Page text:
[R1] Leech*, G., Garside, R. and Bryant*, M. (1994) "CLAWS4: the tagging
of the British National Corpus", in Proceedings of COLING 94 (the 15th
International Conference on Computational Linguistics), Kyoto, 5-9
August, 1994, pp.622-628.
[The COLING conference reviews full papers in blind peer review before
accepting them. 134 citations. The collaborating author, Garside, was
based at the Department of Computing, Lancaster University, UK.]
[R2] Garside, R., Leech*, G., and McEnery*, A. (eds.) (1997) Corpus
Annotation: Linguistic Information from Computer Text Corpora.
[This book was subject to Longman's peer review and commissioning process.
Additionally, all chapters in the book were peer reviewed prior to them
being accepted for publication. 222 citations. The collaborating author,
Garside, was based at the Department of Computing, Lancaster University,
[R3] Leech*, G. and Wilson*, A. (1999), `Guidelines and standards for
tagging', in H. van Halteren (ed.), Syntactic Wordclass Tagging.
Dordrecht: Kluwer, pp.55-80.
[The output of the EAGLES project looking at part-of-speech annotation.
The work in this chapter was subject to debate and review by the expert
group who participated in EAGLES. This expert group was composed of
leading corpus and computational linguists. 33 citations.]
[R4] Biber, D., Johansson, S., Leech*, G., Conrad, S. and Finegan, E.
(1999) Longman Grammar of Spoken and Written English
[A major innovative grammar of the English language. The grammar has been
widely and favourably reviewed. 3209 citations. The collaborating authors
were based at: (i) the University of Northern Arizona, USA (Biber,
Conrad), the University of Southern California, USA (Finegan) and (iii)
the University of Oslo, Norway (Johansson).]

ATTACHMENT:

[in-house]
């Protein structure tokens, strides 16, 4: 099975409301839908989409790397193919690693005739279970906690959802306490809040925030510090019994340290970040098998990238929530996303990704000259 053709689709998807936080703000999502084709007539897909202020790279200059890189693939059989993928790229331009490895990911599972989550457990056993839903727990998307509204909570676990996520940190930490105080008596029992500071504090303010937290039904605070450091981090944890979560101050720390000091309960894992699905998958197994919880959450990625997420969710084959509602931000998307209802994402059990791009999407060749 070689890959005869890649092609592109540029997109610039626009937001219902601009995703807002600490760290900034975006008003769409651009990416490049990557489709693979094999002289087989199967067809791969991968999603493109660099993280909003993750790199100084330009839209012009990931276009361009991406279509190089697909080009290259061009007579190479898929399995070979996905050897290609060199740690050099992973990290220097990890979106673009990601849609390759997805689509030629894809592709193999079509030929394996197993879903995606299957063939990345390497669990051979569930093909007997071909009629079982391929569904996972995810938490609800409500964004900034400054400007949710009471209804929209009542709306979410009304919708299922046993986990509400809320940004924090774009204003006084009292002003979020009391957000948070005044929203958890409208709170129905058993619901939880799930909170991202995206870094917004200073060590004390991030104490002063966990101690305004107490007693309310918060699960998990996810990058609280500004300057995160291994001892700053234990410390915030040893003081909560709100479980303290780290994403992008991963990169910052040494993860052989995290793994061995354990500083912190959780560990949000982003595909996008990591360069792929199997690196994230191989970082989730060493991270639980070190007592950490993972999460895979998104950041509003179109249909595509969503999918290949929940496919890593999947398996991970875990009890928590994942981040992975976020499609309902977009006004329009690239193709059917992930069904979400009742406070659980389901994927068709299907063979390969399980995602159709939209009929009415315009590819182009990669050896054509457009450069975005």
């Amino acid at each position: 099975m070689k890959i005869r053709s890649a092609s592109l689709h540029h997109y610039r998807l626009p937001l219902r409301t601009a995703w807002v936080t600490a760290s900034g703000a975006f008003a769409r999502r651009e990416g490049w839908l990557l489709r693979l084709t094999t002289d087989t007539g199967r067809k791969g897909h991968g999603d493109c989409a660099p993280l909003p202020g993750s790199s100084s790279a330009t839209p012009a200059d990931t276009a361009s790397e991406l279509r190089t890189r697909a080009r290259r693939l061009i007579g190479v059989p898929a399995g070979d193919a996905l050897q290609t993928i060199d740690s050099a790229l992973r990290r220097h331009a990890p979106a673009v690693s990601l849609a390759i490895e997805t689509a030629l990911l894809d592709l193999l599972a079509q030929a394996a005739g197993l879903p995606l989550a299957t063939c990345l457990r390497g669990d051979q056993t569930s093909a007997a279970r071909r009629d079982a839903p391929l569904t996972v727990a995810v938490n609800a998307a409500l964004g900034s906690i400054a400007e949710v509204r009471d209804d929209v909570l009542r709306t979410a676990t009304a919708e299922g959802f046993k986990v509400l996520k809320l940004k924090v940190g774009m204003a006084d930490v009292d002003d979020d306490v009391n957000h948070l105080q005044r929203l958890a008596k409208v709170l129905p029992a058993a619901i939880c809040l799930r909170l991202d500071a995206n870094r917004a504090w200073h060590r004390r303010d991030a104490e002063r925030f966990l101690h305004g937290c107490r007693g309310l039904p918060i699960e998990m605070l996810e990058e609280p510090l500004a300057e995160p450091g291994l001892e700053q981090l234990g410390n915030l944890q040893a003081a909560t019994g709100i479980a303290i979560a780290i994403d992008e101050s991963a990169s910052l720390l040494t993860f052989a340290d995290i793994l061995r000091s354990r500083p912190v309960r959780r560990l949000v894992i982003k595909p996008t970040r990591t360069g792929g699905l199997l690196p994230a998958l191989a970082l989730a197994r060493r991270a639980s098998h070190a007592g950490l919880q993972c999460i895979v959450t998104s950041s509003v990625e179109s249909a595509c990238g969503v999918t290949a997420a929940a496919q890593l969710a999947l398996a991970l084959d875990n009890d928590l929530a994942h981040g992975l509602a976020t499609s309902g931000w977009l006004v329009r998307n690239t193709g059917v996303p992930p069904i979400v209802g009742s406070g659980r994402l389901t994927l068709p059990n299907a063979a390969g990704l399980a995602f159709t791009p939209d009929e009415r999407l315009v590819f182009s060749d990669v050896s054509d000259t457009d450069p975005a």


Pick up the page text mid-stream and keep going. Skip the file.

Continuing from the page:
[R5] Baker*, P., Hardie*, A., McEnery*, A., Xiao*, R., Bontcheva, K.,
Cunningham, H., Gaizauskas, R., Hamza, O., Maynard, D., Tablan, V., Ursu,
C., Jayaram, B.D. and Leisher, M. (2004) "Corpus linguistics and South
Asian languages: corpus creation and tool development". Literary and
Linguistic Computing 19(4): 509-524.
[The paper was subject to blind peer review prior to being accepted for
publication. 20 citations. The collaborating authors were based at (i) the
Central Institute of Indian Languages, Mysore, India (Jayaram); (iii)
Computing Laboratory, New Mexico State University, USA (Leisher) and (ii)
the Department of Computer Science, Sheffield University, UK (Bontcheva,
Cunningham, Gaizauskas, Hamza, Maynard, Tablan, Ursu).]
[R6] Xiao*, R. and McEnery*, T. (2004) Aspect in Mandarin Chinese,
Amsterdam: John Benjamins.
[This book was subject to John Benjamins' peer review and commissioning
process, involving blind peer review of the final book manuscript. 88
Grants held as part of the underpinning research described include:
||Word-class tagging of the British National Corpus [SERC and DTI]
||British National Corpus: Tagging enhancement [EPSRC]
||Enabling Minority Language Engineering [EPSRC]
||Benedict – The New Intelligent Dictionary [European Commission]
||Nepali Language Resources and Localization for Education and
Communication [European Union]
||Trinity Corpus Project [Trinity College London and ESRC]
All grants were awarded in open competition. Award was based upon selection
via rigorous blind peer review. The grants listed are selected from over 40
funded projects run within UCREL during the period 1993 to 2013 (http://ucrel.lancs.ac.uk/projects.html).
Details of the impact
Corpora developed at Lancaster have had a notable impact on the English
Language Teaching (ELT) industry. Most of this impact has been achieved
via the BNC. The UK ELT industry has been estimated by the Department for
Business, Innovation and Skills to be worth £1,996.2 million annually to
the British economy while the ELT publishing industry adds another £304
million to that sum [C1]. The impact of our work on ELT is substantial and
- The Oxford Advanced Learner's Dictionary (OALD), a major basis for
which is the BNC, has sold over 35 million copies worldwide and is the
world's best-selling advanced learner's dictionary. It remains the
best-selling title at Oxford University Press [C2]. OALD is now
available as an app, website and CD Rom and is on its 8th
edition with two million (hard) copies sold since the edition's 2010
release. The BNC is also used as a basis for OUP's web based teaching
- All Longman dictionaries are compiled using the Longman Corpus Network
(which includes the BNC and the Lancaster/Longman corpus). This corpus
network has been massively influential across the full range of
Longman's ELT material including their learner dictionaries and Longman
Language Activator series [C3]. Longman see the corpora as essential to
their range, saying that they provide "the wealth of information for